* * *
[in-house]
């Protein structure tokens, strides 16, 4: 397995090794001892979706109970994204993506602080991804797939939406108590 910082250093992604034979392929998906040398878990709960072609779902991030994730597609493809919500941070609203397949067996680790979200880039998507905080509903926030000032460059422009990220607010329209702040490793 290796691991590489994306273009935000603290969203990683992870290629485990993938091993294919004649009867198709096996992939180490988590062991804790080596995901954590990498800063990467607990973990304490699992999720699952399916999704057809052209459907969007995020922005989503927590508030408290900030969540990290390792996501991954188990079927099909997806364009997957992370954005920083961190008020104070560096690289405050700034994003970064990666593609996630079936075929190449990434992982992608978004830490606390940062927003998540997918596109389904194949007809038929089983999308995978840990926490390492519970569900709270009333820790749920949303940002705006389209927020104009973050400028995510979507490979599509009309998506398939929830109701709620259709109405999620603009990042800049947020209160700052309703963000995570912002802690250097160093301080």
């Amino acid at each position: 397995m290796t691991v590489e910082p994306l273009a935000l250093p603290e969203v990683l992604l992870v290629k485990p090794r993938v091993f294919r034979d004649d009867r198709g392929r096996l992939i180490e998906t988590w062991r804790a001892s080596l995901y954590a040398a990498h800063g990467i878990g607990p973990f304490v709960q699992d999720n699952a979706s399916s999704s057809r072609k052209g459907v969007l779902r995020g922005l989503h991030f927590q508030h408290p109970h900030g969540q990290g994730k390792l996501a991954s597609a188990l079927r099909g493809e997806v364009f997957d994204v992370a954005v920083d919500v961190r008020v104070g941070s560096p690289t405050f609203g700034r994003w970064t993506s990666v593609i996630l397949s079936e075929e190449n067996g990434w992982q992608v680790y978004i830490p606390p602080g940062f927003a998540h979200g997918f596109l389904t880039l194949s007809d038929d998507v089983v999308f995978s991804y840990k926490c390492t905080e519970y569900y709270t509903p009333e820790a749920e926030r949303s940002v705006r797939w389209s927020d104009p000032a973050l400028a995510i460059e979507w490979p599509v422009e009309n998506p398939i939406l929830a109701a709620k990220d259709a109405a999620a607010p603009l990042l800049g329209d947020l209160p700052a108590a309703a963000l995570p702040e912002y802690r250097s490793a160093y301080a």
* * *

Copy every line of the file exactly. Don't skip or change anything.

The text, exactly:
[in-house]
């Protein structure tokens, strides 16, 4: 397995090794001892979706109970994204993506602080991804797939939406108590 910082250093992604034979392929998906040398878990709960072609779902991030994730597609493809919500941070609203397949067996680790979200880039998507905080509903926030000032460059422009990220607010329209702040490793 290796691991590489994306273009935000603290969203990683992870290629485990993938091993294919004649009867198709096996992939180490988590062991804790080596995901954590990498800063990467607990973990304490699992999720699952399916999704057809052209459907969007995020922005989503927590508030408290900030969540990290390792996501991954188990079927099909997806364009997957992370954005920083961190008020104070560096690289405050700034994003970064990666593609996630079936075929190449990434992982992608978004830490606390940062927003998540997918596109389904194949007809038929089983999308995978840990926490390492519970569900709270009333820790749920949303940002705006389209927020104009973050400028995510979507490979599509009309998506398939929830109701709620259709109405999620603009990042800049947020209160700052309703963000995570912002802690250097160093301080």
């Amino acid at each position: 397995m290796t691991v590489e910082p994306l273009a935000l250093p603290e969203v990683l992604l992870v290629k485990p090794r993938v091993f294919r034979d004649d009867r198709g392929r096996l992939i180490e998906t988590w062991r804790a001892s080596l995901y954590a040398a990498h800063g990467i878990g607990p973990f304490v709960q699992d999720n699952a979706s399916s999704s057809r072609k052209g459907v969007l779902r995020g922005l989503h991030f927590q508030h408290p109970h900030g969540q990290g994730k390792l996501a991954s597609a188990l079927r099909g493809e997806v364009f997957d994204v992370a954005v920083d919500v961190r008020v104070g941070s560096p690289t405050f609203g700034r994003w970064t993506s990666v593609i996630l397949s079936e075929e190449n067996g990434w992982q992608v680790y978004i830490p606390p602080g940062f927003a998540h979200g997918f596109l389904t880039l194949s007809d038929d998507v089983v999308f995978s991804y840990k926490c390492t905080e519970y569900y709270t509903p009333e820790a749920e926030r949303s940002v705006r797939w389209s927020d104009p000032a973050l400028a995510i460059e979507w490979p599509v422009e009309n998506p398939i939406l929830a109701a709620k990220d259709a109405a999620a607010p603009l990042l800049g329209d947020l209160p700052a108590a309703a963000l995570p702040e912002y802690r250097s490793a160093y301080a």